Eistenstein also argues that white women helped to get Trump elected, as 53% of white women voted for Trump (with the caveat that half of eligible voters did not vote at all.) She posits that white women voted for racism and sexism when voting for Trump, who represents misogynoir, a term coined by Paula Moya. Misogynoir is a term to add to the vocabulary of multiple oppressions and is used several times in the book to describe the intersection of sexism and racism.
Another important point made in the book is that the working class is not white and male; nor has the global working class ever been predominantly white and male. The struggles of workers of color are spotlighted in the book, such as the example of the 2014 fast food strikes, which were led by women of color and the largest to occur in the history of the industry. Around the world, women engage in paid and unpaid labor and while laboring, have been the victims of rape and murder, such as in Rwanda and Democratic Republic of Congo, where women have been killed while gathering wood. This connection between labor and vulnerability to sexual assault is an important observation, as women are often victim-blamed when they are assaulted at work, especially if they are sex workers or work at bars, alone, or on night shifts.
Labor and sexual assault warrants more attention in feminist and socialist circles. While there are many differences in women around the world, labor and experiences of violence is a common experiential thread that binds many of the world’s women. This leads to another important point, which is that feminism is often predicated upon an imagined “we” of female experience. Eisenstein makes the point that women are both presidents of nations and die in the hundreds of thousands in childbirth. Women are not a heteorgeneous group, but do share some similarities, most markedly in their experiences of sexual violence, and for many, their expanded role as part of the proletariat.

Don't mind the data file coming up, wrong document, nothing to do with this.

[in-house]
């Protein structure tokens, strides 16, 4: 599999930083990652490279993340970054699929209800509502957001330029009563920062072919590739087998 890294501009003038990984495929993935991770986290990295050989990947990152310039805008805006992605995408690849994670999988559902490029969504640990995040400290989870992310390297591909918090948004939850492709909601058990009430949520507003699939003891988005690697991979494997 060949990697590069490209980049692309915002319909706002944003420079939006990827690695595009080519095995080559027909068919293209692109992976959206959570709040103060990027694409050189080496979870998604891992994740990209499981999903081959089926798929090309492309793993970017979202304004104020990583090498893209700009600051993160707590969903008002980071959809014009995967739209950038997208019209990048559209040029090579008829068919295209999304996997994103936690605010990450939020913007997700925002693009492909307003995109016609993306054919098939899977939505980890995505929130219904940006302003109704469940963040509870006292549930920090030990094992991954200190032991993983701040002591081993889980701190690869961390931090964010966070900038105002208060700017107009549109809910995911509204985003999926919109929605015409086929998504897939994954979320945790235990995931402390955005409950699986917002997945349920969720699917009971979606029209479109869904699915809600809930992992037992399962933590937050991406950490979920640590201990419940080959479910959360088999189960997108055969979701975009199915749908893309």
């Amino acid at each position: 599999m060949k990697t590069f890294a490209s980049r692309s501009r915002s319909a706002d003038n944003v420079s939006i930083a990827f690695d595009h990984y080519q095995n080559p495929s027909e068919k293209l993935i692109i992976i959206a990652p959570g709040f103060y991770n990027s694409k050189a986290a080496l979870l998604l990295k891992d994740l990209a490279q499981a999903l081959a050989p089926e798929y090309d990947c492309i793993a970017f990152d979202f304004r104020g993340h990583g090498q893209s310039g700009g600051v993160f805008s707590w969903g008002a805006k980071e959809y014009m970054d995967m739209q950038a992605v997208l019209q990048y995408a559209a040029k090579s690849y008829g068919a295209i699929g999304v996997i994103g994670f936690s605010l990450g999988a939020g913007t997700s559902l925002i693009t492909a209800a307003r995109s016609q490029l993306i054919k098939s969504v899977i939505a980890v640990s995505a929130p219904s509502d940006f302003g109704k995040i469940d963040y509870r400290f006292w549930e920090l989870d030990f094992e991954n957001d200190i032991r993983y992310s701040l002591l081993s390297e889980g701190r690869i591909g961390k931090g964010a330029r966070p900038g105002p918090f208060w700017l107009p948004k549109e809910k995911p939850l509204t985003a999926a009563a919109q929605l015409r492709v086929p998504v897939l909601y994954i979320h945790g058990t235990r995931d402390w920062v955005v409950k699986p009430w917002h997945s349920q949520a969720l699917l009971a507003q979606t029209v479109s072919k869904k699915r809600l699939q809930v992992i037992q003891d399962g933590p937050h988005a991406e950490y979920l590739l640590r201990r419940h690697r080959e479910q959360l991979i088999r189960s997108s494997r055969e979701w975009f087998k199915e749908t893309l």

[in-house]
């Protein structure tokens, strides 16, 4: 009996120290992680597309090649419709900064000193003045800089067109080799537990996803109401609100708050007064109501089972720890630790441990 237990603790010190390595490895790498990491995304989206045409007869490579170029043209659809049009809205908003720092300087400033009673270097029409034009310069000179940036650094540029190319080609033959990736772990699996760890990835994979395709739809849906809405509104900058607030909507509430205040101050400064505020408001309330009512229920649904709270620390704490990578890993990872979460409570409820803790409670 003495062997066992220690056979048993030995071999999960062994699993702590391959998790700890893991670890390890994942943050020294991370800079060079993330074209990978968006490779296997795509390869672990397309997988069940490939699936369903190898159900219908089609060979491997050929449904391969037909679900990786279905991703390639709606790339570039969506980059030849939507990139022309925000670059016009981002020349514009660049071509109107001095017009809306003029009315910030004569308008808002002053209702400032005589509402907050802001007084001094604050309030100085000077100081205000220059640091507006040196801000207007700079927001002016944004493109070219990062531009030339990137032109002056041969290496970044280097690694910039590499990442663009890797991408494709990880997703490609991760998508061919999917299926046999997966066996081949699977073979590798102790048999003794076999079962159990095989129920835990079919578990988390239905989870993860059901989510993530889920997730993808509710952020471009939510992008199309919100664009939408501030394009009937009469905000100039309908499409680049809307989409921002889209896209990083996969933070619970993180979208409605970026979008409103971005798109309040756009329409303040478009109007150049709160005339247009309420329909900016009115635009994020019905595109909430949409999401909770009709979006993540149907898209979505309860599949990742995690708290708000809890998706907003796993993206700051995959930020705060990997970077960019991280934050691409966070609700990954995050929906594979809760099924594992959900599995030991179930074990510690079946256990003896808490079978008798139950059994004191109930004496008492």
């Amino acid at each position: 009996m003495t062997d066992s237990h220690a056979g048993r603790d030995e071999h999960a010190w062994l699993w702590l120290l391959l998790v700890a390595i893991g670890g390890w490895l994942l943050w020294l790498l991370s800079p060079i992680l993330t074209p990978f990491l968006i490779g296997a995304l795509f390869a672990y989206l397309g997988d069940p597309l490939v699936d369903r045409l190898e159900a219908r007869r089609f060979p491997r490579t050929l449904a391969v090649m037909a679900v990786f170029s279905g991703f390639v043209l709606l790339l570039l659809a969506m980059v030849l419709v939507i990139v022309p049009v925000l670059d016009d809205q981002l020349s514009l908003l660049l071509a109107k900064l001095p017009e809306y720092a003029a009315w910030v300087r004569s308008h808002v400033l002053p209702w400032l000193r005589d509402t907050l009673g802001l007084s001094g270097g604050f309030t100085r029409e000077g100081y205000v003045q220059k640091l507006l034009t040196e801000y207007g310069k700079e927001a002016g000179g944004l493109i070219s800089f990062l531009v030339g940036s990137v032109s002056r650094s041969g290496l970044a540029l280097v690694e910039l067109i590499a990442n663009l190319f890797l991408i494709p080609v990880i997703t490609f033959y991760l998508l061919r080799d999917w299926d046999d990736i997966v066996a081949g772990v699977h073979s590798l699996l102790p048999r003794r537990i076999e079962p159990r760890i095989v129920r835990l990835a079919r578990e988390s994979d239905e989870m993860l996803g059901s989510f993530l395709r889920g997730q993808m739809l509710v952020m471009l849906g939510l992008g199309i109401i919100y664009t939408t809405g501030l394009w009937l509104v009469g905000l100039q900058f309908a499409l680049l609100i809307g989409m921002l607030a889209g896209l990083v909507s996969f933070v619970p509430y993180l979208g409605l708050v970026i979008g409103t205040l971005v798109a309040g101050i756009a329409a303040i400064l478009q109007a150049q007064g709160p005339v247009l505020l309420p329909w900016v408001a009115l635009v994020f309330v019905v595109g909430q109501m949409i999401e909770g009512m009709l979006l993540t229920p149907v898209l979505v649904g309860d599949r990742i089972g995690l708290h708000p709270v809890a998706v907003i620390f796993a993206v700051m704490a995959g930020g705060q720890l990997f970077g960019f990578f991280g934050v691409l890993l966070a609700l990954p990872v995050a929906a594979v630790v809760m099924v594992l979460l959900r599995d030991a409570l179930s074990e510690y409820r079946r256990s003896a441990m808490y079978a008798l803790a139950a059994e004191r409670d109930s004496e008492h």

A third important point is that Black women are the fastest growing segment of the prison population. The prison system is a continuation of slavery, and the point is made that Sandra Bland had no more rights than she would have had as a slave. Because of the racist nature of the criminal justice system, the answer to crime against women is not punishment but restorative justice.
Despite the many strengths of the book, there are some weaknesses. For one, the book does not say enough about the solution to prisons. While it is established that the United States’ criminal justice system violently upholds white supremacy, the question of prisons is not given full attention.
The word “abolition” in the title may suggest prison abolition, though prison abolition, reform, and restorative justice are giving passing attention. Instead, the title of the book refers to the author’s conception of a more revolutionary version of intersectionality. Abolition as described in the book means “the abolition of white supremacist misogyny and its capitalist nexus alongside the racist misogyny of everyday practices” (p. 99).
Abolition is further described as interlocking, revolutionary, radically inclusive, and multilayered. It challenges white dominance by redistributing white wealth through taxes and reparations, ending white privilege, and calling upon white people to no longer act as deputies of the carceral state.
A more revolutionary analysis of interlocking oppressions is a welcome development, especially when Eisenstein states early on that “comrade” is a better term than “ally” or “accomplice,” which imply distance from a struggle. However, the book would have been strengthened by offering a bit more on the “what is to be done?” aspect of criminal justice, especially when carceral feminism is the dominant solution to issues of justice for women.